First bullpen session has Opening Day feel for Jose

First bullpen session has Opening Day feel for Jose

JUPITER, Fla. -- It wasn't the atmosphere of Opening Day, but throwing off the mound for the first time in Spring Training on Saturday afternoon was reason to celebrate for Marlins ace Jose Fernandez.

A year ago at this time, the hard-throwing right-hander was recovering from Tommy John surgery, and he already knew he would miss about half the season. The only restrictions he faces now is knowing he will be on an innings limit of around 180.

Other than that, everything is back to normal for Fernandez.

On Saturday, he was throwing free and easy to catcher J.T. Realmuto during his 40-pitch bullpen session at the Roger Dean Stadium complex.

Admittedly, Fernandez had some jitters.

"I think the first bullpen you do, it's kind of like you can't wait to get out there," the 2013 National League Rookie of the Year said. "It's kind of like a previous Opening Day. It's great. I'm happy to be out here throwing the ball. My arm feels great. My legs feel great. I feel in great shape. I'm just lucky to be here."

Fernandez made 11 starts and was 6-1 with a 2.92 ERA in 2015.

Like the rest of the pitchers throwing bullpen sessions on Saturday, Fernandez is tossing off the mound every other day. So he is lined up to toss his second session on Monday.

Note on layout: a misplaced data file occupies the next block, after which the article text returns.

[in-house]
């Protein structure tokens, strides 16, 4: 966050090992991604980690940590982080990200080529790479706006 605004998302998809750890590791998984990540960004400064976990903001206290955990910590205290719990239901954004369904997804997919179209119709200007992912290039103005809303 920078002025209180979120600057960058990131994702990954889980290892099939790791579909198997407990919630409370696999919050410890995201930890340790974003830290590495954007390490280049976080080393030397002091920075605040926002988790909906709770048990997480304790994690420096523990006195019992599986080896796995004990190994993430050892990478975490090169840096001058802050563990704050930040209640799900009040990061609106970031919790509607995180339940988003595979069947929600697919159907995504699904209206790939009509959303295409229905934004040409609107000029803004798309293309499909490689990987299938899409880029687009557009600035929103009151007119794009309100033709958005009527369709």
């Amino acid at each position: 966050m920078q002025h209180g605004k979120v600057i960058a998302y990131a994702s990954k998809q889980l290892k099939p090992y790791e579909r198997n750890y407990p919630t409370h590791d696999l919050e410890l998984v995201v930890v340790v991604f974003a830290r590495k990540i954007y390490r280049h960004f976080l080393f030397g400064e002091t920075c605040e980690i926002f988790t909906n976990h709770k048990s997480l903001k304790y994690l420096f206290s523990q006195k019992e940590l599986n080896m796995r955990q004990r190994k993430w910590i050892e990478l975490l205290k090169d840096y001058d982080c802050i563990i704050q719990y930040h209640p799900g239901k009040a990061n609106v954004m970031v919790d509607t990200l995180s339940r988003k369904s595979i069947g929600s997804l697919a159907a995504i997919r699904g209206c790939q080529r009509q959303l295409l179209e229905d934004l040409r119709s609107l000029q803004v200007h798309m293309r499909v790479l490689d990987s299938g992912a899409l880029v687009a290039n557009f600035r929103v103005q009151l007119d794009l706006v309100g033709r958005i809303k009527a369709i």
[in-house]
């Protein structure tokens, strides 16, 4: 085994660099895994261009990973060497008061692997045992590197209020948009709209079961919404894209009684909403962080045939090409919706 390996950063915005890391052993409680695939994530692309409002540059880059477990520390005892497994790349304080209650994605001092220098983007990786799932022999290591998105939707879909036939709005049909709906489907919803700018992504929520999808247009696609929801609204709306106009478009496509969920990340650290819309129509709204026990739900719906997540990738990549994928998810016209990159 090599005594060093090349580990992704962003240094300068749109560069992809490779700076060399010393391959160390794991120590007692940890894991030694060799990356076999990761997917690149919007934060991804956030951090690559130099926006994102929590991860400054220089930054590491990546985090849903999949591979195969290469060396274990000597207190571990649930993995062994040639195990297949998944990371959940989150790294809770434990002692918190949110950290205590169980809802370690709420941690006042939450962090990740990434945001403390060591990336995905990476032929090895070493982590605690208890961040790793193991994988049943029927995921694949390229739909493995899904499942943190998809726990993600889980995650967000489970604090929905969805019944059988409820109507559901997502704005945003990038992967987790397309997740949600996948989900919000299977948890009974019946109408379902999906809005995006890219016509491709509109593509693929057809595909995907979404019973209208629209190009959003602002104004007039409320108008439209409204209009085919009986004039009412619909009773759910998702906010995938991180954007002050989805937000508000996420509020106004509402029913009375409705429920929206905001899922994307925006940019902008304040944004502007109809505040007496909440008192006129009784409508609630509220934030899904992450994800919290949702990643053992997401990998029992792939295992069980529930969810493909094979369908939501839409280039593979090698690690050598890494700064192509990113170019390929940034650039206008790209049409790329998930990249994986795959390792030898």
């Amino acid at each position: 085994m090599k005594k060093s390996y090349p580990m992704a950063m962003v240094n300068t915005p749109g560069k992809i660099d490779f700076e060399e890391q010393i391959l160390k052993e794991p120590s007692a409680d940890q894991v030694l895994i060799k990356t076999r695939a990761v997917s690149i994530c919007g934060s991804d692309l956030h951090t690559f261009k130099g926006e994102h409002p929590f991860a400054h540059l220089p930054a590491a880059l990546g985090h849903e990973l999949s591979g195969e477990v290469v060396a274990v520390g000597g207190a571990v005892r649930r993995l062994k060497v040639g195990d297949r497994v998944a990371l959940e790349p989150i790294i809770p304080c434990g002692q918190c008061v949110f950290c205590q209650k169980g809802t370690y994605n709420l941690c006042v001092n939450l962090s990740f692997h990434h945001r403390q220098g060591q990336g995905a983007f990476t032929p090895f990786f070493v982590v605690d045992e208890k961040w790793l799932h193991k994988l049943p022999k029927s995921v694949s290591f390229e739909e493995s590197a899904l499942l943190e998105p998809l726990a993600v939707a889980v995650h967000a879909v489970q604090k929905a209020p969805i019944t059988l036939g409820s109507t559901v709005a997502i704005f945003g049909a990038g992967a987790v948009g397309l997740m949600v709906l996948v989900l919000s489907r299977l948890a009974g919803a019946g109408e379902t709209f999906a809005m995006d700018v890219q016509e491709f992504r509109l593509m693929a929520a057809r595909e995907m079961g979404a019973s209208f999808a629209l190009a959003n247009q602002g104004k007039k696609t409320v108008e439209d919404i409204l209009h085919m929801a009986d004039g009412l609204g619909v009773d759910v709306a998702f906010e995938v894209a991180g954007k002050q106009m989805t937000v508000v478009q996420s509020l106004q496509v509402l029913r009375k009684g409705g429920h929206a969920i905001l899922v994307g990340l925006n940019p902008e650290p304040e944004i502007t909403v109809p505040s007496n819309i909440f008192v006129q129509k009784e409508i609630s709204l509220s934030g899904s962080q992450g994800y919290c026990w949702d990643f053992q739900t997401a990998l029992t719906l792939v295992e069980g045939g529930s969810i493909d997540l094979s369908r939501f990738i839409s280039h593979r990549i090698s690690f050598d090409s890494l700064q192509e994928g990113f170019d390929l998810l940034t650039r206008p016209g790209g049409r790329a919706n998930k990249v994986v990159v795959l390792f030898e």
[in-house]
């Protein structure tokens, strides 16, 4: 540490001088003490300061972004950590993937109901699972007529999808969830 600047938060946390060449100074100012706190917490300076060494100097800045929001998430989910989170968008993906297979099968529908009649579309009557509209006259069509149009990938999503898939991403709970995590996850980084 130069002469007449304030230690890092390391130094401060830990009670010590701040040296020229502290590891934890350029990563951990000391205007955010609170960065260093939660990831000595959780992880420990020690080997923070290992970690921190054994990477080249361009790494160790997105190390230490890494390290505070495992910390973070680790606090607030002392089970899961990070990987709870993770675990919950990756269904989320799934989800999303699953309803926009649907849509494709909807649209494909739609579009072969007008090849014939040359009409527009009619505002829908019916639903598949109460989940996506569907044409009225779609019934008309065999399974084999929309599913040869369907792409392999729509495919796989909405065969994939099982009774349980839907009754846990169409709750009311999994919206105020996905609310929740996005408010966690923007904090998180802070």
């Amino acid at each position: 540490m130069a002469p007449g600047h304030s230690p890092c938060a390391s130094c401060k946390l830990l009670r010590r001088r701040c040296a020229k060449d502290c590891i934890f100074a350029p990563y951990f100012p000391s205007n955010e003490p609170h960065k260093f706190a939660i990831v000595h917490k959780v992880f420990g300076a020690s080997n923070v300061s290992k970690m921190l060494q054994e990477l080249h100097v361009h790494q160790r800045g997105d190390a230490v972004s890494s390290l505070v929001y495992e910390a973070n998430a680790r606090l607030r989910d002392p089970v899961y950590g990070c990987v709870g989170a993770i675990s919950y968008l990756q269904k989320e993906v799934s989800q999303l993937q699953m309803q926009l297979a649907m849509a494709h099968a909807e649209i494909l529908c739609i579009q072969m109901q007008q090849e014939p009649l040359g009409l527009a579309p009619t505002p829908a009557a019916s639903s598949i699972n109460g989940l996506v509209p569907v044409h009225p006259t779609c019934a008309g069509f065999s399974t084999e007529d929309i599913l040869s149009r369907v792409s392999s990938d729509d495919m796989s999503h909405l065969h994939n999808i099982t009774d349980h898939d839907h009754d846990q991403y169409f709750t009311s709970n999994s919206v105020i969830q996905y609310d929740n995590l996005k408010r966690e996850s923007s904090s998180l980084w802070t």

"I feel great. It was fun to be back out there," Fernandez said. "I was going crazy all night and all morning. We had FanFest this morning, and I couldn't wait to get here and throw a bullpen."

It was a hectic day for the pitchers, who bused early in the morning from Jupiter to Marlins Park in Miami for FanFest. They returned to Roger Dean Stadium mid-afternoon, and were back on the field at 4 p.m. ET.

"It's just fun to throw again and to pitch," Fernandez said. "That's what we love to do, and that's what we're here for."

Joe Frisaro is a reporter for MLB.com. He writes a blog, called The Fish Pond. Follow him on Twitter @JoeFrisaro and listen to his podcast. This story was not subject to the approval of Major League Baseball or its clubs.